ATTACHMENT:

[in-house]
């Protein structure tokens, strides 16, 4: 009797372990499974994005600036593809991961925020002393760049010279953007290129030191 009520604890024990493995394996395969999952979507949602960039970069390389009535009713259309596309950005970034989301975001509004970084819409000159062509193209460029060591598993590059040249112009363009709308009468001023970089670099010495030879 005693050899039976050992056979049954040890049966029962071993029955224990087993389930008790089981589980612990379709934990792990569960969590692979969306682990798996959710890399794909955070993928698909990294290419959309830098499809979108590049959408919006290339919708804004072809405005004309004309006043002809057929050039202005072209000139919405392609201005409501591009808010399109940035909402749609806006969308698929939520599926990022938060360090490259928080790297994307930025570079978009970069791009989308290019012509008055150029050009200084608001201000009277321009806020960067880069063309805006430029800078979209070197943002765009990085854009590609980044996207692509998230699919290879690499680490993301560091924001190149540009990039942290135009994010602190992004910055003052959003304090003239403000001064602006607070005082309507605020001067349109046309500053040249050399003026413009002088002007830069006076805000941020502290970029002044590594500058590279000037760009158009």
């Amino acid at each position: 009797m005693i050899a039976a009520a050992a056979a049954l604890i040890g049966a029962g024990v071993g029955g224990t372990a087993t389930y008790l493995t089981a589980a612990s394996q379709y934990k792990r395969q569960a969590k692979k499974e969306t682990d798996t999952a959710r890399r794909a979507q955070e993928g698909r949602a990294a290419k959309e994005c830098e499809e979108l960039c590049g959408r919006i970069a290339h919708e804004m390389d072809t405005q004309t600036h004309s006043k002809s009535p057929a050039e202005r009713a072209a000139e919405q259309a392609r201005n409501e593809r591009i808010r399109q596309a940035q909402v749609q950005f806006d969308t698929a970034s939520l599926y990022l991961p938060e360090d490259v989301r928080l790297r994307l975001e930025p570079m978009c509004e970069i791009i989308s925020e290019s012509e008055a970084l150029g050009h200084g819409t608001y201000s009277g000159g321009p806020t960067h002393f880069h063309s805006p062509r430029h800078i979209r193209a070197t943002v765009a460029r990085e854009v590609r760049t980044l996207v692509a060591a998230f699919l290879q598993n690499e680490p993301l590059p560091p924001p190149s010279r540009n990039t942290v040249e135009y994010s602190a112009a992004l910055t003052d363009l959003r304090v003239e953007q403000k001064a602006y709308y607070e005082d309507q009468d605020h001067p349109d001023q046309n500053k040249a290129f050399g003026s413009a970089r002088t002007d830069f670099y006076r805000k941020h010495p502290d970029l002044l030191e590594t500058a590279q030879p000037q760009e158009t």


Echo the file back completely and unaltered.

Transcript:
[in-house]
């Protein structure tokens, strides 16, 4: 009797372990499974994005600036593809991961925020002393760049010279953007290129030191 009520604890024990493995394996395969999952979507949602960039970069390389009535009713259309596309950005970034989301975001509004970084819409000159062509193209460029060591598993590059040249112009363009709308009468001023970089670099010495030879 005693050899039976050992056979049954040890049966029962071993029955224990087993389930008790089981589980612990379709934990792990569960969590692979969306682990798996959710890399794909955070993928698909990294290419959309830098499809979108590049959408919006290339919708804004072809405005004309004309006043002809057929050039202005072209000139919405392609201005409501591009808010399109940035909402749609806006969308698929939520599926990022938060360090490259928080790297994307930025570079978009970069791009989308290019012509008055150029050009200084608001201000009277321009806020960067880069063309805006430029800078979209070197943002765009990085854009590609980044996207692509998230699919290879690499680490993301560091924001190149540009990039942290135009994010602190992004910055003052959003304090003239403000001064602006607070005082309507605020001067349109046309500053040249050399003026413009002088002007830069006076805000941020502290970029002044590594500058590279000037760009158009």
């Amino acid at each position: 009797m005693i050899a039976a009520a050992a056979a049954l604890i040890g049966a029962g024990v071993g029955g224990t372990a087993t389930y008790l493995t089981a589980a612990s394996q379709y934990k792990r395969q569960a969590k692979k499974e969306t682990d798996t999952a959710r890399r794909a979507q955070e993928g698909r949602a990294a290419k959309e994005c830098e499809e979108l960039c590049g959408r919006i970069a290339h919708e804004m390389d072809t405005q004309t600036h004309s006043k002809s009535p057929a050039e202005r009713a072209a000139e919405q259309a392609r201005n409501e593809r591009i808010r399109q596309a940035q909402v749609q950005f806006d969308t698929a970034s939520l599926y990022l991961p938060e360090d490259v989301r928080l790297r994307l975001e930025p570079m978009c509004e970069i791009i989308s925020e290019s012509e008055a970084l150029g050009h200084g819409t608001y201000s009277g000159g321009p806020t960067h002393f880069h063309s805006p062509r430029h800078i979209r193209a070197t943002v765009a460029r990085e854009v590609r760049t980044l996207v692509a060591a998230f699919l290879q598993n690499e680490p993301l590059p560091p924001p190149s010279r540009n990039t942290v040249e135009y994010s602190a112009a992004l910055t003052d363009l959003r304090v003239e953007q403000k001064a602006y709308y607070e005082d309507q009468d605020h001067p349109d001023q046309n500053k040249a290129f050399g003026s413009a970089r002088t002007d830069f670099y006076r805000k941020h010495p502290d970029l002044l030191e590594t500058a590279q030879p000037q760009e158009t």